Crews round up Bird scooters in Winston-Salem

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WINSTON-SALEM, N.C. -- Several city crews rounded up dozens of Bird scooters in Winston-Salem Tuesday, following a decision by city council to impound the scooters until further notice.

Assistant City Manager Damon Dequenne said that council decided to remove the scooters until more regulations were passed to keep riders and drivers safe.

“Since they’re not legal in the street, they’re not legal on the sidewalk, they really don’t have a place in the city at this time,” he said.

Dequenne said city staff have received numerous complaints about riders not obeying traffic laws and scooters being left across the sidewalks.

He added that at city council's public works committee Tuesday night, staff will present information for council to develop ordinance moving forward.

“Staff and council both understand this mode of transportation will be here in the future, so the ordinance is being presented and designed based on the permanent return on this type of transportation,” Dequenne said.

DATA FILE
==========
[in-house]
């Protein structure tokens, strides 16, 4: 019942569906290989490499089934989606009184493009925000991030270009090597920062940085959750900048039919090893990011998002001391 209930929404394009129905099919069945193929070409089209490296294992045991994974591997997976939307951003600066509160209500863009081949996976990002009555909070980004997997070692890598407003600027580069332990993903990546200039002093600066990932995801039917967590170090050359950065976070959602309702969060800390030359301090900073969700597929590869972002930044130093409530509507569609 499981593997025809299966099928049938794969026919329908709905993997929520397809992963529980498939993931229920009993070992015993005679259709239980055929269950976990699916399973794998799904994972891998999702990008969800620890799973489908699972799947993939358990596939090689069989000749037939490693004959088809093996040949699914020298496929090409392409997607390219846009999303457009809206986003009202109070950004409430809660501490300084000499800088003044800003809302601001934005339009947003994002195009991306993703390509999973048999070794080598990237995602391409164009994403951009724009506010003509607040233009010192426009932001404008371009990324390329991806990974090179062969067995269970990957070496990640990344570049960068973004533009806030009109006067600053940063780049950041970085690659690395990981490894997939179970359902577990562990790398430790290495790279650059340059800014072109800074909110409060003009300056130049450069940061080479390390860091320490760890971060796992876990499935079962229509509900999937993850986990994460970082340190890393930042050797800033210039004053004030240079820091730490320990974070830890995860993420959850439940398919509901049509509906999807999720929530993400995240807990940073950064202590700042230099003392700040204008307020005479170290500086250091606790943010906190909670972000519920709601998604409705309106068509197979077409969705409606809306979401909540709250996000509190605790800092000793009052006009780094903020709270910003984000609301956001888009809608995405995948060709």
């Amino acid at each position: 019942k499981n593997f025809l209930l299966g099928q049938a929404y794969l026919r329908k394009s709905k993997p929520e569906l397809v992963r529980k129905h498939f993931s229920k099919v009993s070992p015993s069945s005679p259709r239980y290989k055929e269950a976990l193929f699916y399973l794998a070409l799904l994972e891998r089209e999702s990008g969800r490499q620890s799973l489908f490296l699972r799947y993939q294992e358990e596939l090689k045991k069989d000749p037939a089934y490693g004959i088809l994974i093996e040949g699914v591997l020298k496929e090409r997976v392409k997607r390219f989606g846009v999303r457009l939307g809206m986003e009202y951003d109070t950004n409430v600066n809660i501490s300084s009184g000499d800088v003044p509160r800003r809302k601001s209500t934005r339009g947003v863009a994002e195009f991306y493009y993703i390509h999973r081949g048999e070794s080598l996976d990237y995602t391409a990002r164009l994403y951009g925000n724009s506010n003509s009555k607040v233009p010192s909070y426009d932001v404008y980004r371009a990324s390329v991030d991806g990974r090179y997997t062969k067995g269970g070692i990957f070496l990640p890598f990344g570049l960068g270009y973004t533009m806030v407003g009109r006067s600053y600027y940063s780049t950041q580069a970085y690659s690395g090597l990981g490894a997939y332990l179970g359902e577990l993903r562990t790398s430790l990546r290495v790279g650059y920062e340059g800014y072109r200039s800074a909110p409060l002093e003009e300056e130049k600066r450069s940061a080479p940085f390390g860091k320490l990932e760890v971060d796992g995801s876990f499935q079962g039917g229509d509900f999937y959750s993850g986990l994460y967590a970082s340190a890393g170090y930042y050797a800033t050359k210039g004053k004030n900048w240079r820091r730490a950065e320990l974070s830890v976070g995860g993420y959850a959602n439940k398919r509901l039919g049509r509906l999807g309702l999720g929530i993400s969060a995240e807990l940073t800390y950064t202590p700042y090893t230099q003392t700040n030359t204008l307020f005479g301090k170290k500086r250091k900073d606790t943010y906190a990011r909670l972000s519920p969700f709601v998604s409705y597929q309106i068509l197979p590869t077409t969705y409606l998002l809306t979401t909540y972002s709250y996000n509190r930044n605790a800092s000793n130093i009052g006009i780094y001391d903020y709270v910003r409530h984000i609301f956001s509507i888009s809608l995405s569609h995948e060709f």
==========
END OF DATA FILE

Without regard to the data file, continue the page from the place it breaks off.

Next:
Riders said they were disappointed by the announcement, but understood the need for more regulation.

Adam Tocci said riders should be careful to comply with rules to keep the scooters available.

"You can do it very safely, and also when you return them, put them some place that’s responsible. That’s only going to help the cause to keep the Birds on the street,” he said.

A spokesperson for Bird provided the following statement following the announcement:

"In the time since Bird first landed in Winston-Salem, people throughout the city have embraced our service as a way to get out of their cars and more easily get around town. It is deeply concerning that despite the popularity of Bird, and its contribution to the local economy, that City Council has decided to force a pause of our service. Bird's transportation solution has helped the city reduce traffic and carbon emissions, it is a service residents have come to rely on, and it is provides opportunity for individuals to earn supplemental income through our charger and mechanic programs. An abrupt end to this service needlessly disrupts a system that was working well for the people of Winston-Salem. We hope that city officials will remedy this decision and ensure Bird remains part of the city's fabric."

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